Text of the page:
Tuesday, February 15, 2005

The Harrisburg Public Transportation Rally

The news reports are flying in concerning yesterday's union-led rally at the state capital advocating more taxpayer money for public transportation. Each story has its tales of people who will "suffer", if you will, in the event of further transportation cutbacks. The Pittsburgh Tribune-Review reports on the teenage waitress and student who can not attend school if evening service is cut, as well as this janitor fellow:

Ken Thompson, a janitorial worker who lives in Ingram and works Downtown, said he's worried about the looming cuts.

"Some of us believe (state officials) have the money (for transit) and they're holding it back," Thompson said.

Think about this. "State officials have the money"??? Are the only people contributing to public transportation people who work for the Commonwealth of Pennsylvania? Has this janitor ever heard of taxation? That "money" of which you speak, Ken, came from involuntary contributions by Pennsylvania citizens. Any money that "state officials" are holding back was taken from the rest of us.

The Daily Pennsylvanian, from the University of Pennsylvania, mentions an interesting fact about those in attendance:

"We had an eight-car train that was full. ... There were 30 buses from Philadelphia that were full and six buses from Pittsburgh," said Peter Javsicas, executive director of Pennsylvanians for Transportation Solutions.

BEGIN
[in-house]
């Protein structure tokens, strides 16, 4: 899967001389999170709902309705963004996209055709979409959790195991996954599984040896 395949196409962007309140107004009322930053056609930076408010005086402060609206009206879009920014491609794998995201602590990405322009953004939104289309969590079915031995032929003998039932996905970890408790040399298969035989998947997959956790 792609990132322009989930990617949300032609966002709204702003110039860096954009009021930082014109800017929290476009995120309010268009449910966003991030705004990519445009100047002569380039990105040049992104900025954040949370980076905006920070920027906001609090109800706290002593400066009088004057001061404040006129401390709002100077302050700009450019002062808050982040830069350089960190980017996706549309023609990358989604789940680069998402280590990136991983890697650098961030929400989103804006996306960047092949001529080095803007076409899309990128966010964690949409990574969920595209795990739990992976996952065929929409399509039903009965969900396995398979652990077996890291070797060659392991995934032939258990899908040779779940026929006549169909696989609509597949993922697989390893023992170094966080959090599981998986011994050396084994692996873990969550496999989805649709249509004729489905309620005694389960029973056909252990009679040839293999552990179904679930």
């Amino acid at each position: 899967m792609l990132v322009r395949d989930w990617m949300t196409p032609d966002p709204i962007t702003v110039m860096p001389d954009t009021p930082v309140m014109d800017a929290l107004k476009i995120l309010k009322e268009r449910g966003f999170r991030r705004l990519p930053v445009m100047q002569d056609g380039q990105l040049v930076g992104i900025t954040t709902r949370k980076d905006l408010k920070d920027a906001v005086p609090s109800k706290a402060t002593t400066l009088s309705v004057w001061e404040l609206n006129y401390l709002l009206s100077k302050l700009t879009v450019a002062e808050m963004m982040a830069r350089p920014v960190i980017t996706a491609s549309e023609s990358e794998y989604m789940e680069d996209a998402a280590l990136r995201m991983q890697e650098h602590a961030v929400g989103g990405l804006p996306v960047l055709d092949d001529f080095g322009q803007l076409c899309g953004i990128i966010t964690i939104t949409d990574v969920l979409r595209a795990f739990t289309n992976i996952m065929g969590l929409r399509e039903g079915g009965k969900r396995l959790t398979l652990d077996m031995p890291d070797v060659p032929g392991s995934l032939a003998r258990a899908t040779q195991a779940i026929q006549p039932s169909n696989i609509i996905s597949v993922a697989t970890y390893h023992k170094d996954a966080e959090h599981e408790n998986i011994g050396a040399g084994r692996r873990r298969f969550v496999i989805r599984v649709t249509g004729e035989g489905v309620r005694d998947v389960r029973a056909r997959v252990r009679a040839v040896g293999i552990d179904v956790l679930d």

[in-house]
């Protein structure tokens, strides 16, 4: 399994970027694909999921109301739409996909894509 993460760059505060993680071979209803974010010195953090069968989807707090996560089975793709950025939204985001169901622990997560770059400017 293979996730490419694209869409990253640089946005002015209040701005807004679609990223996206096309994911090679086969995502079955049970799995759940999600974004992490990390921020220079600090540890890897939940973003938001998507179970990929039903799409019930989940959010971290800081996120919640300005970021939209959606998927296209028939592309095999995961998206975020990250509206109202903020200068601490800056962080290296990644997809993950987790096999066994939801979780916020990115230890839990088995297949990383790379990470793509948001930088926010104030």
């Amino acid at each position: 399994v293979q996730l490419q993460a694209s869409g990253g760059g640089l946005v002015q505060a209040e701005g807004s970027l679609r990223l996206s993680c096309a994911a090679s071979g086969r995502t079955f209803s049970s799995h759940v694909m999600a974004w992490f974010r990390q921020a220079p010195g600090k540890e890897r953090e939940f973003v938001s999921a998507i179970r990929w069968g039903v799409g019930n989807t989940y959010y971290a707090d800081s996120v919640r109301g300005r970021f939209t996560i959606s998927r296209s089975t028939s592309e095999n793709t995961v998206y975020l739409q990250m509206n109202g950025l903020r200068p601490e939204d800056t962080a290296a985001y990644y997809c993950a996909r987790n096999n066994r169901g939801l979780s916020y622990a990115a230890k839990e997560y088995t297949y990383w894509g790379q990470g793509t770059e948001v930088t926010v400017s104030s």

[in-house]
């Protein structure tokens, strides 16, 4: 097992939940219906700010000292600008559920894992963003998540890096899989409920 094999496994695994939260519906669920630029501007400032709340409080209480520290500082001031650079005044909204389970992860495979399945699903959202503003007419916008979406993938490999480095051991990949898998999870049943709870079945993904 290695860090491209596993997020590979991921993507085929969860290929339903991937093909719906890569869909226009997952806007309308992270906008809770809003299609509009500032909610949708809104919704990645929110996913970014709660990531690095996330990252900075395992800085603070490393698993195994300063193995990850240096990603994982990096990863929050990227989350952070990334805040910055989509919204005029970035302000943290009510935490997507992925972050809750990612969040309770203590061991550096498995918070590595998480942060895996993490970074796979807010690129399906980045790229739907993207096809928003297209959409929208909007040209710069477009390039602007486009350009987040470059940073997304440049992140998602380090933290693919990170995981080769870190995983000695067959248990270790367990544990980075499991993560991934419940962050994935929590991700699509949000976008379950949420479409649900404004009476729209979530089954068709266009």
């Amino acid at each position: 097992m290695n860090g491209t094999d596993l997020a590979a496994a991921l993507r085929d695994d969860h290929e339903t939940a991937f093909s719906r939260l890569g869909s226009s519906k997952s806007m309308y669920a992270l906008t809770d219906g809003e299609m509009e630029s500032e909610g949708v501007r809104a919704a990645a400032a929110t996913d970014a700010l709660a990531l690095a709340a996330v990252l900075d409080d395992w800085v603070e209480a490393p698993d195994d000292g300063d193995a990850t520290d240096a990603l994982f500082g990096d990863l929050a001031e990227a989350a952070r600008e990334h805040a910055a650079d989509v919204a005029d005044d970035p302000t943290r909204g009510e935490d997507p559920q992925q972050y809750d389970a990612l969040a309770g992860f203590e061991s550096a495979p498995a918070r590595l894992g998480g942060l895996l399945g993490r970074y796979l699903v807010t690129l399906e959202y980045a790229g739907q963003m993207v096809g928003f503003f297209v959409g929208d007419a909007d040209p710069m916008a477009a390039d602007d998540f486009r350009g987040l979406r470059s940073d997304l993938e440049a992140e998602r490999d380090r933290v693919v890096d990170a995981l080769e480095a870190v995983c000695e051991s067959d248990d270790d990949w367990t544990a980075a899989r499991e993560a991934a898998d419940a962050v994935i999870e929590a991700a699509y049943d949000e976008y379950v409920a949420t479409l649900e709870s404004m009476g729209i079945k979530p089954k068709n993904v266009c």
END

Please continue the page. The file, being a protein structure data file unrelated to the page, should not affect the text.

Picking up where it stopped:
That's very impressive. If they really want to solve Pennsylvania's transportation problems, perhaps they ought to consider running their own bus routes.

I can sympathize with the people whose lives will be affected by service cuts and rate increases. But I also understand that public transportation should not be taken for granted. Two years ago, during the last scuffle over bus service in Pittsburgh, a co-worker of mine insisted that public transportation is "a basic human need" because "people need to get to work". The last part is true. If you have signed on with a particular employer in a particular workplace, you obviously need to get to your job in order to perform and to keep your job. But it is not a right. It is a privilege, and one that you have to pay for. In the interest of disclosure, I will admit: I get to ride the bus for free. My employer, a large non-profit institution, pays big bucks to the Port Authority of Allegheny County so that employees and other affiliates do not have to pay out of their pockets for bus rides. It's a good thing, too, since non-profits generally don't pay well. Most people consider it to be the biggest perk we have. But, again, I don't take this benefit for granted. The Port Authority and my employer could end the agreement when the current contract expires. When that happens, it may well be new job time for me.

Come what may, it will be my responsibility to get myself to work. I am not going to cry to the government to use other people' money for it.

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